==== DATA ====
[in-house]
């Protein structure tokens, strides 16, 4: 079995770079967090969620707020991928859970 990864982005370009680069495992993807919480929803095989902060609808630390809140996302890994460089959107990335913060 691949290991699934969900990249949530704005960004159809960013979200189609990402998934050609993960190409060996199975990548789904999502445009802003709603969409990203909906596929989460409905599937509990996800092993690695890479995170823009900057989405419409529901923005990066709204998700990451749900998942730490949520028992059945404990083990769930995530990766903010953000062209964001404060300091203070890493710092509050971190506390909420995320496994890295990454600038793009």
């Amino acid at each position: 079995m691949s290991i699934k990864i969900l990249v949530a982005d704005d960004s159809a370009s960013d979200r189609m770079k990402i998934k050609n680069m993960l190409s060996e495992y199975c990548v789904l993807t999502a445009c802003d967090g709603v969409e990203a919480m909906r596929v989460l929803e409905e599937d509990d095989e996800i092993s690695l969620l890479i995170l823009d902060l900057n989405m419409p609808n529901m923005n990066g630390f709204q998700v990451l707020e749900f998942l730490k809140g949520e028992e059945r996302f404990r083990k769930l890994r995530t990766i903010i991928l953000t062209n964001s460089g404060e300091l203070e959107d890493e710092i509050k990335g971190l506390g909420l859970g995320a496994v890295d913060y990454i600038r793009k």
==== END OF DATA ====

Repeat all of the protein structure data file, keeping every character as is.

[in-house]
């Protein structure tokens, strides 16, 4: 079995770079967090969620707020991928859970 990864982005370009680069495992993807919480929803095989902060609808630390809140996302890994460089959107990335913060 691949290991699934969900990249949530704005960004159809960013979200189609990402998934050609993960190409060996199975990548789904999502445009802003709603969409990203909906596929989460409905599937509990996800092993690695890479995170823009900057989405419409529901923005990066709204998700990451749900998942730490949520028992059945404990083990769930995530990766903010953000062209964001404060300091203070890493710092509050971190506390909420995320496994890295990454600038793009």
């Amino acid at each position: 079995m691949s290991i699934k990864i969900l990249v949530a982005d704005d960004s159809a370009s960013d979200r189609m770079k990402i998934k050609n680069m993960l190409s060996e495992y199975c990548v789904l993807t999502a445009c802003d967090g709603v969409e990203a919480m909906r596929v989460l929803e409905e599937d509990d095989e996800i092993s690695l969620l890479i995170l823009d902060l900057n989405m419409p609808n529901m923005n990066g630390f709204q998700v990451l707020e749900f998942l730490k809140g949520e028992e059945r996302f404990r083990k769930l890994r995530t990766i903010i991928l953000t062209n964001s460089g404060e300091l203070e959107d890493e710092i509050k990335g971190l506390g909420l859970g995320a496994v890295d913060y990454i600038r793009k």